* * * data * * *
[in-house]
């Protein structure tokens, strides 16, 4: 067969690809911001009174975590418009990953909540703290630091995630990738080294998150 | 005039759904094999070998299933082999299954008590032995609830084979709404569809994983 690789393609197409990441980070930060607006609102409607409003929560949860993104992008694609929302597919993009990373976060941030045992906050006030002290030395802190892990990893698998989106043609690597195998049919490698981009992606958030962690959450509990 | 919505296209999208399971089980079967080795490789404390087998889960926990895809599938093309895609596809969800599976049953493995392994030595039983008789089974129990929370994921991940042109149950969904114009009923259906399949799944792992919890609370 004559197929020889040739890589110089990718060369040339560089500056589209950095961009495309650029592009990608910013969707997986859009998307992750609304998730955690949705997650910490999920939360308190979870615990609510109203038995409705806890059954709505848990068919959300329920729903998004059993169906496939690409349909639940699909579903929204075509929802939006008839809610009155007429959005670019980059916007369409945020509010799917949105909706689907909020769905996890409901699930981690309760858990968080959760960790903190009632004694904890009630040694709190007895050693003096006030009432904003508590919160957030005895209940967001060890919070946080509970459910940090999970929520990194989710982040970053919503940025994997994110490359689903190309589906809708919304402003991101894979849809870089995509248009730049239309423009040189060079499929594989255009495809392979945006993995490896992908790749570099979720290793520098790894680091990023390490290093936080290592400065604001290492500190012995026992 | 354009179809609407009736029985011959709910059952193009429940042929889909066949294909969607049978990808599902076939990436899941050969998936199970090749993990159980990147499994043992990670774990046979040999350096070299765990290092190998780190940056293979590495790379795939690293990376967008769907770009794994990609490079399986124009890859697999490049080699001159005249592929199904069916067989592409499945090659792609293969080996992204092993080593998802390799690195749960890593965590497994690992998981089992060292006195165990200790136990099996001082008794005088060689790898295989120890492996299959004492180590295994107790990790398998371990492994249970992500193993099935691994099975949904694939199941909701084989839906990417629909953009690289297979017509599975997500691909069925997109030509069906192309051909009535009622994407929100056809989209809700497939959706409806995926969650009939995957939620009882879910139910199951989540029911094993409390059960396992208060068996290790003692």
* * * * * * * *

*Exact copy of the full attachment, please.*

[in-house]
């Protein structure tokens, strides 16, 4: 067969690809911001009174975590418009990953909540703290630091995630990738080294998150 | 005039759904094999070998299933082999299954008590032995609830084979709404569809994983 690789393609197409990441980070930060607006609102409607409003929560949860993104992008694609929302597919993009990373976060941030045992906050006030002290030395802190892990990893698998989106043609690597195998049919490698981009992606958030962690959450509990 | 919505296209999208399971089980079967080795490789404390087998889960926990895809599938093309895609596809969800599976049953493995392994030595039983008789089974129990929370994921991940042109149950969904114009009923259906399949799944792992919890609370 004559197929020889040739890589110089990718060369040339560089500056589209950095961009495309650029592009990608910013969707997986859009998307992750609304998730955690949705997650910490999920939360308190979870615990609510109203038995409705806890059954709505848990068919959300329920729903998004059993169906496939690409349909639940699909579903929204075509929802939006008839809610009155007429959005670019980059916007369409945020509010799917949105909706689907909020769905996890409901699930981690309760858990968080959760960790903190009632004694904890009630040694709190007895050693003096006030009432904003508590919160957030005895209940967001060890919070946080509970459910940090999970929520990194989710982040970053919503940025994997994110490359689903190309589906809708919304402003991101894979849809870089995509248009730049239309423009040189060079499929594989255009495809392979945006993995490896992908790749570099979720290793520098790894680091990023390490290093936080290592400065604001290492500190012995026992 | 354009179809609407009736029985011959709910059952193009429940042929889909066949294909969607049978990808599902076939990436899941050969998936199970090749993990159980990147499994043992990670774990046979040999350096070299765990290092190998780190940056293979590495790379795939690293990376967008769907770009794994990609490079399986124009890859697999490049080699001159005249592929199904069916067989592409499945090659792609293969080996992204092993080593998802390799690195749960890593965590497994690992998981089992060292006195165990200790136990099996001082008794005088060689790898295989120890492996299959004492180590295994107790990790398998371990492994249970992500193993099935691994099975949904694939199941909701084989839906990417629909953009690289297979017509599975997500691909069925997109030509069906192309051909009535009622994407929100056809989209809700497939959706409806995926969650009939995957939620009882879910139910199951989540029911094993409390059960396992208060068996290790003692």